Sunday, October 24, 2010

Our National Priorities, the trend

Jo Comerford,  Executive
Director of the National Priorities Project
explains the federal budget in Bangor 10-9-10.

I found an old sign out on the back porch yesterday. It had a pie chart of the FY09 federal budget with 51% for military. Our current pie charts show 54% of the federal budget pie spent on military. If Obama's FY11 budget request is met, the new pies we'll soon be making will show 57% or even 58% depending on whether we round up the true number. This is a disturbing trend.

I found the old sign while looking for a piece of foam core to mount bright pink poster board on for a sign that could stand up to a stiff breeze. I was joining Peace Action NH, Peace Action ME, Veterans for Peace, and students from UMaine Farmington whose new group is called Peace Activists in Training, or PAinT. About twenty of us stood near the Maine-New Hampshire border to protest a $3 million Regional Recruiting Battalion Headquarters under construction at the Portsmouth Naval Shipyard. Will Hopkins, a veteran of Iraq who is now director of Peace Action NH, organized the protest which we agreed to continue monthly -- next date is Sat., 11/27 from 3:30-5pm.

Targeting rural youth in economically depressed areas like northern New England is a recruiting strategy for our military. Recruiters are embedded in many schools and often use school time and resources to get out their messages out. Student organizer Jade Forrester said promises of money for college are the most compelling sales tactic recruiters use. She makes a point of sharing data showing that students actually receive relatively little money from the military for college, despite the claims made in recruitment ads and by recruiters prowling around junior high and high school students.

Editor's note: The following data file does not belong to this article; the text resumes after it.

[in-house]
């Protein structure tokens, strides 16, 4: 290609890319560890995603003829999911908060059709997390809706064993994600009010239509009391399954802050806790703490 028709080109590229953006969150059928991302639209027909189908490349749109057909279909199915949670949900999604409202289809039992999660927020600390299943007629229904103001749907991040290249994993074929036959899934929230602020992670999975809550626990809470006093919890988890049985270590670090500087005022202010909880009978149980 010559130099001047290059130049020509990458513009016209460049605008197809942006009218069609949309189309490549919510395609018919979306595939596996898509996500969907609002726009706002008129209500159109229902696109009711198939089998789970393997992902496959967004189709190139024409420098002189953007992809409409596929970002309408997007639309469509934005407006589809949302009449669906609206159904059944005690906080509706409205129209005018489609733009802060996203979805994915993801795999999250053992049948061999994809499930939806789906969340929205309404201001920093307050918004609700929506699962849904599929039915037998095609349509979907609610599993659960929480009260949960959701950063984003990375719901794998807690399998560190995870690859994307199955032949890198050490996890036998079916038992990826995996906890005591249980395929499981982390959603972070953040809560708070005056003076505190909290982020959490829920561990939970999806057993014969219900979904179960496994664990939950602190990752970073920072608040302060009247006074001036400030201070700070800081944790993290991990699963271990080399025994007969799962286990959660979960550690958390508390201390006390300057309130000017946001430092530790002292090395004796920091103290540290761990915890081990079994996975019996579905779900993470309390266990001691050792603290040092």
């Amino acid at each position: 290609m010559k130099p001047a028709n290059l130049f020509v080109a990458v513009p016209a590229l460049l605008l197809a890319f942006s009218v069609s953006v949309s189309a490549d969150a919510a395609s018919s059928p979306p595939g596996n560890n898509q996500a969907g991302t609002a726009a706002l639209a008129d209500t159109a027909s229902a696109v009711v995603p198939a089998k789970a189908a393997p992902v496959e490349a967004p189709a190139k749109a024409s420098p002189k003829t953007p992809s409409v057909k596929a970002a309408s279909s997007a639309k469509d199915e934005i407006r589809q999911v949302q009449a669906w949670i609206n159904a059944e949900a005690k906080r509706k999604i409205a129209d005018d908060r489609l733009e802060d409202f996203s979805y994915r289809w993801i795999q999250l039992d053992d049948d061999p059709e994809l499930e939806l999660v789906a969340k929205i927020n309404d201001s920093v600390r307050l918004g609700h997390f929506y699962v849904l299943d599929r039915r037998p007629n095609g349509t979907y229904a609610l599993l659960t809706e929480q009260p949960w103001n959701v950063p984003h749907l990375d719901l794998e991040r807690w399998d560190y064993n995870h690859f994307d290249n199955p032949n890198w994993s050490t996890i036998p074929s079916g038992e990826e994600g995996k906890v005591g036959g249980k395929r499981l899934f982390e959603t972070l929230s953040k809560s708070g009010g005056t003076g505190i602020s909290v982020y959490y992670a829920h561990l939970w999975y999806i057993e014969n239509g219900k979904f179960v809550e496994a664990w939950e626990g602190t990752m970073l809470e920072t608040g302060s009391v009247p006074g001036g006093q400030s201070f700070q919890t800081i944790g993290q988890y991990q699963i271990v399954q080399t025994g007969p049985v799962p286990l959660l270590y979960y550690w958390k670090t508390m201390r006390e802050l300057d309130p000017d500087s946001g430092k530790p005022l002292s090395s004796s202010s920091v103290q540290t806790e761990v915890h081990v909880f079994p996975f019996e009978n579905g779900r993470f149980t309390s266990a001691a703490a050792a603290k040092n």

Far more federal money flows to U.S. college students in the form of Pell Grants and Stafford Loans. And you don't have to kill anybody to get it.
 But here's some encouraging news from a different National Priorities Project report, this one on how the Army is cooking the books to appear to be meeting its recruiting goals:
"At the beginning of Fiscal Year 2009 the Army announced that it would require 78,000 new active-duty recruits to meet their needs. In March 2009, the recruitment goal was reduced to 71,000 and then in April it was reduced again to 65,000. This final FY09 recruitment goal was substantially lower than in recent years when the goal was 80,000 recruits. The Army reported exceeding this lowered goal with 70,045 recruits for FY09."
If only I could have found my other old sign, the one that said MILITARY RECRUITERS LIE TO YOU.

photo credits: Nicole Moreau,, UMF

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